Well hello there! It's been some time since our last installment of Seen On Ebay and since today is Father's Day, I've found the perfect gift! Because I know that our 4 faithful readers not only seek out the latest in cycling trends, but at least one of you has a dad and probably hasn't gotten him a gift yet. So without further ado, I present you with:
There are two past times that capture the free spirit of easy living better than any other human activity, and both share many similarities as far as history and transportation go. The bicycle and the train were both monumental inventions that propelled our world into an entirely new state that allowed us tiny people the ability to move!
Two types of Rambling
Yes, right around the time that the first Steam Engines were being considered, and tracks were being plunked down criss-crossing all across this country, we also had the birth of the Bicycle. Like all good things, both of these inventions were born out of necessity and Read the rest of this entry…
In my opinion, the Suntour Superbe Pro track hub was one of, if not the best track hub ever created- this goes for most modern hubs as well. It was a solid, well made, smooth spining hub that has yet to be rivaled.
Chris- a friend of mine, not willing to delve into the dark depths of tubular wheels recently asked me to remove the hubs (coincidentally) from my favorite tubular, Super Champion's Arc en Ciel. Being a well versed cyclist, Chris wanted the hubs properly detensioned from the rims so as not to shock them and ruin them from another build.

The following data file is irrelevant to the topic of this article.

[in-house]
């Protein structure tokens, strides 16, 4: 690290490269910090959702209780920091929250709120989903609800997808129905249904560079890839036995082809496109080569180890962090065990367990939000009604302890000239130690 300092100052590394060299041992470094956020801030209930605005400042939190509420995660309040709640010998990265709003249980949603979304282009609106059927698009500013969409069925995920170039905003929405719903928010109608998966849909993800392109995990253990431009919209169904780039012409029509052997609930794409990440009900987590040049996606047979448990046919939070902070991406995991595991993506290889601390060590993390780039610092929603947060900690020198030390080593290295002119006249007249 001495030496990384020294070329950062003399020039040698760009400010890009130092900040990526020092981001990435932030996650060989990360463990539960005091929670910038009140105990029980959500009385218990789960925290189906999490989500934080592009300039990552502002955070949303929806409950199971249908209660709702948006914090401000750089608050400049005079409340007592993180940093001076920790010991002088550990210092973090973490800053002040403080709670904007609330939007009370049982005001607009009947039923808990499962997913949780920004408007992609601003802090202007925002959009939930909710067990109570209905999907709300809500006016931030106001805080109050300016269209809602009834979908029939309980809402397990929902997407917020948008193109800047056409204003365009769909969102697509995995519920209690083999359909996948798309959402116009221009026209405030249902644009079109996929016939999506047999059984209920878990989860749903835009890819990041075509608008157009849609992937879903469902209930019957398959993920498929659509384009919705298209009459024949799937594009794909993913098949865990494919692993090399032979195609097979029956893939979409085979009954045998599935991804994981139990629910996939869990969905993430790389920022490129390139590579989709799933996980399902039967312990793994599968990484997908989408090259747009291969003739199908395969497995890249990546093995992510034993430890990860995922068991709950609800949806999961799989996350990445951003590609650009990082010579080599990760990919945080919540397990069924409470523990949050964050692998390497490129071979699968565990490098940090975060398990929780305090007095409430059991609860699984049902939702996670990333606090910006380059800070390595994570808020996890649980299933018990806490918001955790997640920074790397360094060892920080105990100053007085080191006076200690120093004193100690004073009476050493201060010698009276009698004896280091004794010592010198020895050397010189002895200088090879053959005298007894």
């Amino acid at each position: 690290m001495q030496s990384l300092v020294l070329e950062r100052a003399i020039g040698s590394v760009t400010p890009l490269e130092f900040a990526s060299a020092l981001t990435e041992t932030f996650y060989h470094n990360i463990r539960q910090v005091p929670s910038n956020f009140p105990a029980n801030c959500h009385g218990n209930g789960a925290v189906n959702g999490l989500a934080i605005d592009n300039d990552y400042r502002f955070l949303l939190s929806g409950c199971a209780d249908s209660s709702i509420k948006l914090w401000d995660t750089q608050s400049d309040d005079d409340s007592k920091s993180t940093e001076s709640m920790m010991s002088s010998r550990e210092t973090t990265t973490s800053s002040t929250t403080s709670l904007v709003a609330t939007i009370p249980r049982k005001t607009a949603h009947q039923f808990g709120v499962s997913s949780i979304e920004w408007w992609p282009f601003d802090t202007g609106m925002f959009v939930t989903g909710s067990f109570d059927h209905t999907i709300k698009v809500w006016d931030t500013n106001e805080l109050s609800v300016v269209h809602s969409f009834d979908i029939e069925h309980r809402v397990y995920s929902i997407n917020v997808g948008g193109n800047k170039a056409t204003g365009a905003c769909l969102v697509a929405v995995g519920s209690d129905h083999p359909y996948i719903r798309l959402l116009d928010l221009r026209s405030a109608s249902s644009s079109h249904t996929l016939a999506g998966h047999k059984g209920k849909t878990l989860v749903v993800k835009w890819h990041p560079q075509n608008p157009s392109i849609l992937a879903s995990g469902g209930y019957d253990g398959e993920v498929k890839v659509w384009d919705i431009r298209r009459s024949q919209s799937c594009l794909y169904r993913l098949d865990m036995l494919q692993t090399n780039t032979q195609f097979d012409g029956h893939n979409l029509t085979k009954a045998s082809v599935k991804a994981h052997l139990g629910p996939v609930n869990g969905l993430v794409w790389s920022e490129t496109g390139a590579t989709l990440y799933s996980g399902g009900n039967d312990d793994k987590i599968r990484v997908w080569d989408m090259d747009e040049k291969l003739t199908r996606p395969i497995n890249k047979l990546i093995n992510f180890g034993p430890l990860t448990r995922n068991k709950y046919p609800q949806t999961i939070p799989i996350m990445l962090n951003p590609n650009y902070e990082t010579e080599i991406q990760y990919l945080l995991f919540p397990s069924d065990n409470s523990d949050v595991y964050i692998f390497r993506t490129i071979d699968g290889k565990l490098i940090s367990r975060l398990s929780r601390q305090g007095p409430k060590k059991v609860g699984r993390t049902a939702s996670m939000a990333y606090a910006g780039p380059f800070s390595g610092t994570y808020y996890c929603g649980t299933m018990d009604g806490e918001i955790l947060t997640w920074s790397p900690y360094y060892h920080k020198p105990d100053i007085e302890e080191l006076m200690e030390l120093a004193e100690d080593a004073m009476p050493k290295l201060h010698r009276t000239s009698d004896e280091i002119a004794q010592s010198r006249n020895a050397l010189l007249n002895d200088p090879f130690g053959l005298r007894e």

As I was taking the hubs to task, I noticed they were a bit different than normal. First off, the decals did not state “Superbe Pro”, but rather just “Superbe”. I know that early SSP was just labeled Superbe, so that wasn't too much of a surprise. But on close inspection I also noticed that the hub barrels carried the same stamp as the original 'Superbe' large flange hub (Campy clone, with cut-outs), furthermore, it carried the same gold decal not found on later SSP hubs.
Early 1st version Superbe High Flange Marking on Barrel
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Newer Superbe Pro Barrel
The last odd thing was that these hubs were NOT sealed bearing as their later versions, but plain old dustcap, ball bearings and cones.
regular old non sealed bearings
What this looked like to me is that Suntour took the old version of the Superbe hub, skipped the cutouts on the side and repurposed them as the new SSP. This wouldn't suprise me as most people don't realize that Suntour was a bit of a cottage industry and I'm sure they had to make due with the supplies on hand before ordering more. Of course, this is only a theory and others are welcome. Either way, they are a great looking set of hubs.
Lastly. Take a look at this early SSP dealer catalog. Another version of the SSP hub that only read Superbe. These hubs also do not have the traditional 'ring' decal found on the outer flange and they also feature a bulge on the barrel ends reminiscent of early Superbe High Flange track.
Early dealer brochure. Click for bigger, check out the track hubs. Image courtesty of Yellow Jersey.